Ad sales drive up Google's profit and revenue in Q2

Google Inc. saw its revenue and net income shoot up in its 2005 second fiscal quarter, ended June 30, as its online ad sales continued to grow strongly, the Mountain View, California, search engine company announced Thursday.

Google had revenue of US$1.38 billion, up 98 percent compared with 2004's second quarter. Excluding $494 million that Google paid to its ad network partners, a portion of revenue often called traffic acquisition costs, revenue was $886 million.

Meanwhile, net income was $343 million, or $1.19 per share, compared with net income of $79 million, or $0.30 per share, in 2004's second quarter.

Revenue from Google sites added up to $737 million, up 115 percent, while revenue from Google ad network partners totaled $630 million, an increase of 82 percent.

"We had a very strong quarter. U.S. business and international business [were] very strong, numerous product introductions, and very strong user adoption across the board," said Eric Schmidt, Google's chairman and chief executive officer, in a conference call to discuss the results.

"The online advertising market continues to grow and we continue to attract advertisers based on the ROI [return on investment], accountability and scale of our ad network," said Sergey Brin, Google co-founder and technology president.

Google remains "intently focused" on business opportunities outside the U.S., said Chief Financial Officer George Reyes, adding that in the second quarter, international operations made up 39 percent of the company's total revenue. Currently, Europe is "by far" the largest of Google's international markets, Reyes said.

The company also continues to address the problem of click fraud, and it has been able to keep it under control, Reyes said.

Click fraud is a practice in which individuals click on pay-per-click online ads with malicious intent. For example, an individual may click on competitors' ads, knowing that every time he does that, it costs his competitors money. Or the publisher of a Web site may click on his site's ads to earn more commission.

"This is an issue we take very seriously and we continue to resource accordingly. Thanks to the efforts of our team, it has never been a material problem for Google. We work very hard to make sure that it stays that way, but we can't promise that we will be able to prevent all instances of click fraud. We're very pleased with the results to date," Reyes said.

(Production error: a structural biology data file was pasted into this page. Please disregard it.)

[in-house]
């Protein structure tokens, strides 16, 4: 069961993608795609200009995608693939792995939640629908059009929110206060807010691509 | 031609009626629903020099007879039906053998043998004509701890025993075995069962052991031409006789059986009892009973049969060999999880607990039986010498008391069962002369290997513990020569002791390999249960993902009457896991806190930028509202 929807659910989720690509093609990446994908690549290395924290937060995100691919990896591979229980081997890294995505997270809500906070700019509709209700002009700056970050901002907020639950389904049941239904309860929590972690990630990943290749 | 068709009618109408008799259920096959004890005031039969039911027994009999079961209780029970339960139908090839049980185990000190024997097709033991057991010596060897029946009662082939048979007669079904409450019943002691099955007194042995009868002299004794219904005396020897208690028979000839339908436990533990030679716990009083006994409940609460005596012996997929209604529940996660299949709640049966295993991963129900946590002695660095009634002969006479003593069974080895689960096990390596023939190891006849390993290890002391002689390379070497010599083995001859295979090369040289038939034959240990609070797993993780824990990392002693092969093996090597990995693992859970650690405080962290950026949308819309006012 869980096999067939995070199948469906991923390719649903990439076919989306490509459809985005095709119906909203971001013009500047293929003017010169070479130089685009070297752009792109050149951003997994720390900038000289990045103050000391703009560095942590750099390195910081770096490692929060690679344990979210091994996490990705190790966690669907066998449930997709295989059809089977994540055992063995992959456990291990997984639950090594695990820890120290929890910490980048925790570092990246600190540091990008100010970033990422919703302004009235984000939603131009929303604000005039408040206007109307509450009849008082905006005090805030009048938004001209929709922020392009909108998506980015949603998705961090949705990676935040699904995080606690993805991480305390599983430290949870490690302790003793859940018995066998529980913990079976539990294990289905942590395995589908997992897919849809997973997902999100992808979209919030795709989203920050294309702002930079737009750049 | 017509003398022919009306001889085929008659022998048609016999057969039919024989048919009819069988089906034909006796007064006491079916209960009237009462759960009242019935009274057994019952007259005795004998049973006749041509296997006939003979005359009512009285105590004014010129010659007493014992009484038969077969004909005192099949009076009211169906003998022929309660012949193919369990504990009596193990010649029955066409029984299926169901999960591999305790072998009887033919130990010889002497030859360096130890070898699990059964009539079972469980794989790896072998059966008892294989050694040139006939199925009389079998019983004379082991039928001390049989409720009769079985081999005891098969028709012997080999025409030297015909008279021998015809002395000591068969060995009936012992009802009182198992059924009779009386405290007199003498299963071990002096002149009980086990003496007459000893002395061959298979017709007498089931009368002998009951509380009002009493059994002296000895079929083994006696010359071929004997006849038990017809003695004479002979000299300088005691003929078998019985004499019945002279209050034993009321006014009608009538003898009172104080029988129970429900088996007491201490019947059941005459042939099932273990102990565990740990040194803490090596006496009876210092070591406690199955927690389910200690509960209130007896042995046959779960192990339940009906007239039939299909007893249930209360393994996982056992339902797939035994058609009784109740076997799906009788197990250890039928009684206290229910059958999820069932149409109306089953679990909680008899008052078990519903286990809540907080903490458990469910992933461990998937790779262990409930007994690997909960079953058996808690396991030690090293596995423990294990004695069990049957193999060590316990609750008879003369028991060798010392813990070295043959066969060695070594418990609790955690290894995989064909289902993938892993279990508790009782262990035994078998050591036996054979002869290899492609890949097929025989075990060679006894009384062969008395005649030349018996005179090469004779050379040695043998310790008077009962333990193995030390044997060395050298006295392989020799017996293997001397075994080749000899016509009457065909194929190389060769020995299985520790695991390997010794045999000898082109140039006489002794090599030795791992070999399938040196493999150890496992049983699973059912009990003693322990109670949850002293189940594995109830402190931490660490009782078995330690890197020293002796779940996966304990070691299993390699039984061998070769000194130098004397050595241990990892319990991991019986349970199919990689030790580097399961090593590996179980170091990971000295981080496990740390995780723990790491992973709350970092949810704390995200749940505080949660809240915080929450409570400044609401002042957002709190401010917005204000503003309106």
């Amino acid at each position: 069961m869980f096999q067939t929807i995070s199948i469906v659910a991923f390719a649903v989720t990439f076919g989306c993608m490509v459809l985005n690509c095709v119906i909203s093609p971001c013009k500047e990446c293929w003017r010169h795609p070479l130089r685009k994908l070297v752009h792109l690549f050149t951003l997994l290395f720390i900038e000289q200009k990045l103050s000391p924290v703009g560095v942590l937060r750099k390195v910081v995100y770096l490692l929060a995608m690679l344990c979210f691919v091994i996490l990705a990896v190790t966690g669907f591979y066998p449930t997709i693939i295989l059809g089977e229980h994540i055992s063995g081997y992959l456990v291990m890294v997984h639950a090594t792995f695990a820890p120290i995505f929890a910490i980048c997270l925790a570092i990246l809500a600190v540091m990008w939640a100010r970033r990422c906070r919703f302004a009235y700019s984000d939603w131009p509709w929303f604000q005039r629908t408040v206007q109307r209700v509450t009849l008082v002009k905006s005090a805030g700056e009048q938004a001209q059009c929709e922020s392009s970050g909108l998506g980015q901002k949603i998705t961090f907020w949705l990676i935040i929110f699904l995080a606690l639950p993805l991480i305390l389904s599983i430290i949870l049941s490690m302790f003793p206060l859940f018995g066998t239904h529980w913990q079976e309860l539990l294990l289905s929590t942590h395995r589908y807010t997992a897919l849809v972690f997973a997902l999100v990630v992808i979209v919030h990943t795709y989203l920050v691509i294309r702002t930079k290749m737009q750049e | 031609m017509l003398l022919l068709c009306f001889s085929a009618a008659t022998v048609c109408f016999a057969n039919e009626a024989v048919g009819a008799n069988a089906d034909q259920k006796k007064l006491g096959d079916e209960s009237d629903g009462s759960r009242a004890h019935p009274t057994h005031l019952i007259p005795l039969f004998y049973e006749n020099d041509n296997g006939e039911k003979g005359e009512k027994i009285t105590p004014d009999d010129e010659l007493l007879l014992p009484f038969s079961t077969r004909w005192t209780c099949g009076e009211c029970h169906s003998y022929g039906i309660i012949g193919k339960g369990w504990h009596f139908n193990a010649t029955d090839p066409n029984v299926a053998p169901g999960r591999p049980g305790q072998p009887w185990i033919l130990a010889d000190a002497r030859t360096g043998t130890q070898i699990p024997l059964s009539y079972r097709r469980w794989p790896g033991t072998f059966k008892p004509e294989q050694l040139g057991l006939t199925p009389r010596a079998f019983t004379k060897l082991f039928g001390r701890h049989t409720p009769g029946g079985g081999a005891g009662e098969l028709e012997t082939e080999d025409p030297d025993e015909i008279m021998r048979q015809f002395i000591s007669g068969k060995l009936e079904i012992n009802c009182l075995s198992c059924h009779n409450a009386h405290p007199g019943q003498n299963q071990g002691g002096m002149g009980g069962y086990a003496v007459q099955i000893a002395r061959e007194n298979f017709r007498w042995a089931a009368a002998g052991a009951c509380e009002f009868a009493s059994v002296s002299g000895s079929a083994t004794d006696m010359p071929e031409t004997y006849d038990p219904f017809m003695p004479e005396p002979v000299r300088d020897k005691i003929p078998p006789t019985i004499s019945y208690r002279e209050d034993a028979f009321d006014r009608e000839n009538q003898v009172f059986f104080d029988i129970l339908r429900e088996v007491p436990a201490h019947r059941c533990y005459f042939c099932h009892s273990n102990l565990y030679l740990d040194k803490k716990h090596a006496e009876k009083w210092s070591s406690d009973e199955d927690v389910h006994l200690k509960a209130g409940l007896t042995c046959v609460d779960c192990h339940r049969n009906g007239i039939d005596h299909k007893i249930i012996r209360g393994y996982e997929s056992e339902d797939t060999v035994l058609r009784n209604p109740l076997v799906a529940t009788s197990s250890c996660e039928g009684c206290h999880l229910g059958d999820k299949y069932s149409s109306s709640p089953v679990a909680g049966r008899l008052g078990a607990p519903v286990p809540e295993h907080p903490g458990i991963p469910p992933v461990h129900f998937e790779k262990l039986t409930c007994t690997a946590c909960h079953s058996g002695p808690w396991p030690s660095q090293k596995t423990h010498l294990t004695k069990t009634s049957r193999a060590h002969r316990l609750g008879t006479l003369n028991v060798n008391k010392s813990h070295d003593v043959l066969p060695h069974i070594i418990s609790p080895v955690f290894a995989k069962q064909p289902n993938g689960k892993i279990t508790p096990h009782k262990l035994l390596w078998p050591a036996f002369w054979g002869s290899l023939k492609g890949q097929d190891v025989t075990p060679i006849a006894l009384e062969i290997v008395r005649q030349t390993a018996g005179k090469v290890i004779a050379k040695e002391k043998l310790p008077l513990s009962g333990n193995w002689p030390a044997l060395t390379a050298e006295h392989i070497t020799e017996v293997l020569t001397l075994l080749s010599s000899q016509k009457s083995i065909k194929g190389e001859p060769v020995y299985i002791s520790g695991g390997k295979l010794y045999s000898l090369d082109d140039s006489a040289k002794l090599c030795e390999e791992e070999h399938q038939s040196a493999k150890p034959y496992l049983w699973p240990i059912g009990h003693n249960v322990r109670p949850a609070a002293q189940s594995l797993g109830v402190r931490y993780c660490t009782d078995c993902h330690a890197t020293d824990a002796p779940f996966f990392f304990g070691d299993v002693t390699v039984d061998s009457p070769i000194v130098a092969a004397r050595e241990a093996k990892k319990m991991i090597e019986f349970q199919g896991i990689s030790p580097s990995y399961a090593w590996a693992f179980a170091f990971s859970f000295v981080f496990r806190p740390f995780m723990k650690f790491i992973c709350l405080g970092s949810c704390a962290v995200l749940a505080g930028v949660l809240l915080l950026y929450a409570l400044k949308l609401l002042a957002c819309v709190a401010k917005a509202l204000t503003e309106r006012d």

Another area Google is focusing on is video search and indexing, through its Google Video search engine and its playback mechanism. In the next 12 months, Google plans to make significant progress in deals with video content owners and plans to introduce new products and services in this area, Schmidt said.

Much effort is also going into building up Google's local search services, which include its Google Local index of business listings, as well as its Google Maps mapping service and the accompanying Google Earth desktop application for navigating through satellite and aerial images of the U.S. and other countries, Brin said.

Work is also under way on the Orkut social networking service, which remains in restricted mode, available only via subscriptions. Orkut has become extremely popular in Brazil specifically, and it is helping drive adoption of other Google services, Brin said.

Google is ramping up efforts in its mobile search division, in advance of the expected introduction of more powerful and feature-rich handsets in the U.S. in the second half of this year, said Larry Page, co-founder and products president.

"There's tremendous promise on all sorts of mobile services. We're getting very significant usage on many of our mobile services. I couldn't be more excited about the things that are going to happen in a pretty short term, in the next couple of months, around mobile search," Page said.

Finally, Schmidt said Google's plans to develop its own online payment service will not try to replicate or compete with PayPal Inc. and similar services.

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